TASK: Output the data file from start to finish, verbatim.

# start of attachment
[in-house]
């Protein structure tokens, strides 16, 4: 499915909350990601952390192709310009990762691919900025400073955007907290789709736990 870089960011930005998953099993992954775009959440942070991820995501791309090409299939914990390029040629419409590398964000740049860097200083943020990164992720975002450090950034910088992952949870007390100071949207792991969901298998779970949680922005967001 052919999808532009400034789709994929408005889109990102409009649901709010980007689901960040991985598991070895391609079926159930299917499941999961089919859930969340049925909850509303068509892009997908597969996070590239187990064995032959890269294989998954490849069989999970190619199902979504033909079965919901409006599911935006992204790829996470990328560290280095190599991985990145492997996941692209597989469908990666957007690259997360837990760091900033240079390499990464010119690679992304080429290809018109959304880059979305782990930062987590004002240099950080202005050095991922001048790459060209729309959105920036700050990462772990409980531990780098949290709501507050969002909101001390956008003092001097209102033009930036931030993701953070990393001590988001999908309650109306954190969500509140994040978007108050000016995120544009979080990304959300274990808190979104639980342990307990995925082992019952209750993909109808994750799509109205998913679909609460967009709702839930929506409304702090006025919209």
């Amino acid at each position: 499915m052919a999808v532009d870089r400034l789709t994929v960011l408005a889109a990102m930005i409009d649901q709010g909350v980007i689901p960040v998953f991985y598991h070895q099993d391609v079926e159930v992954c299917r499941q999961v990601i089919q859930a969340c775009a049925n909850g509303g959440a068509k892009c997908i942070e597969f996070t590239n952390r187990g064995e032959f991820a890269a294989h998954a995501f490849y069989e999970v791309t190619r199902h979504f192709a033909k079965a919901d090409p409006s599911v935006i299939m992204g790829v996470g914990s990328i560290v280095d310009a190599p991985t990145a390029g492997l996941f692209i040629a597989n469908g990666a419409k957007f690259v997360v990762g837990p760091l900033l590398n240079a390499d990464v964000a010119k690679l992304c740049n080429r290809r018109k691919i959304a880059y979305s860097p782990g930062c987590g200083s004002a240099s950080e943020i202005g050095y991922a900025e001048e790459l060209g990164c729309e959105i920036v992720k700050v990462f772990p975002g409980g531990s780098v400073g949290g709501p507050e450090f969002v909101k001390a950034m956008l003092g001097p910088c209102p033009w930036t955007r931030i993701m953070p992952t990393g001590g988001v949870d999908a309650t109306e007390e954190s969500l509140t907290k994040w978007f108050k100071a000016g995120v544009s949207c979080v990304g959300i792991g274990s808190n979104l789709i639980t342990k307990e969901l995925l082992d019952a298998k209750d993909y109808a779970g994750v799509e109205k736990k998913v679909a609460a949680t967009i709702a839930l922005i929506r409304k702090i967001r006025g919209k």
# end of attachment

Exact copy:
[in-house]
């Protein structure tokens, strides 16, 4: 499915909350990601952390192709310009990762691919900025400073955007907290789709736990 870089960011930005998953099993992954775009959440942070991820995501791309090409299939914990390029040629419409590398964000740049860097200083943020990164992720975002450090950034910088992952949870007390100071949207792991969901298998779970949680922005967001 052919999808532009400034789709994929408005889109990102409009649901709010980007689901960040991985598991070895391609079926159930299917499941999961089919859930969340049925909850509303068509892009997908597969996070590239187990064995032959890269294989998954490849069989999970190619199902979504033909079965919901409006599911935006992204790829996470990328560290280095190599991985990145492997996941692209597989469908990666957007690259997360837990760091900033240079390499990464010119690679992304080429290809018109959304880059979305782990930062987590004002240099950080202005050095991922001048790459060209729309959105920036700050990462772990409980531990780098949290709501507050969002909101001390956008003092001097209102033009930036931030993701953070990393001590988001999908309650109306954190969500509140994040978007108050000016995120544009979080990304959300274990808190979104639980342990307990995925082992019952209750993909109808994750799509109205998913679909609460967009709702839930929506409304702090006025919209």
């Amino acid at each position: 499915m052919a999808v532009d870089r400034l789709t994929v960011l408005a889109a990102m930005i409009d649901q709010g909350v980007i689901p960040v998953f991985y598991h070895q099993d391609v079926e159930v992954c299917r499941q999961v990601i089919q859930a969340c775009a049925n909850g509303g959440a068509k892009c997908i942070e597969f996070t590239n952390r187990g064995e032959f991820a890269a294989h998954a995501f490849y069989e999970v791309t190619r199902h979504f192709a033909k079965a919901d090409p409006s599911v935006i299939m992204g790829v996470g914990s990328i560290v280095d310009a190599p991985t990145a390029g492997l996941f692209i040629a597989n469908g990666a419409k957007f690259v997360v990762g837990p760091l900033l590398n240079a390499d990464v964000a010119k690679l992304c740049n080429r290809r018109k691919i959304a880059y979305s860097p782990g930062c987590g200083s004002a240099s950080e943020i202005g050095y991922a900025e001048e790459l060209g990164c729309e959105i920036v992720k700050v990462f772990p975002g409980g531990s780098v400073g949290g709501p507050e450090f969002v909101k001390a950034m956008l003092g001097p910088c209102p033009w930036t955007r931030i993701m953070p992952t990393g001590g988001v949870d999908a309650t109306e007390e954190s969500l509140t907290k994040w978007f108050k100071a000016g995120v544009s949207c979080v990304g959300i792991g274990s808190n979104l789709i639980t342990k307990e969901l995925l082992d019952a298998k209750d993909y109808a779970g994750v799509e109205k736990k998913v679909a609460a949680t967009i709702a839930l922005i929506r409304k702090i967001r006025g919209k």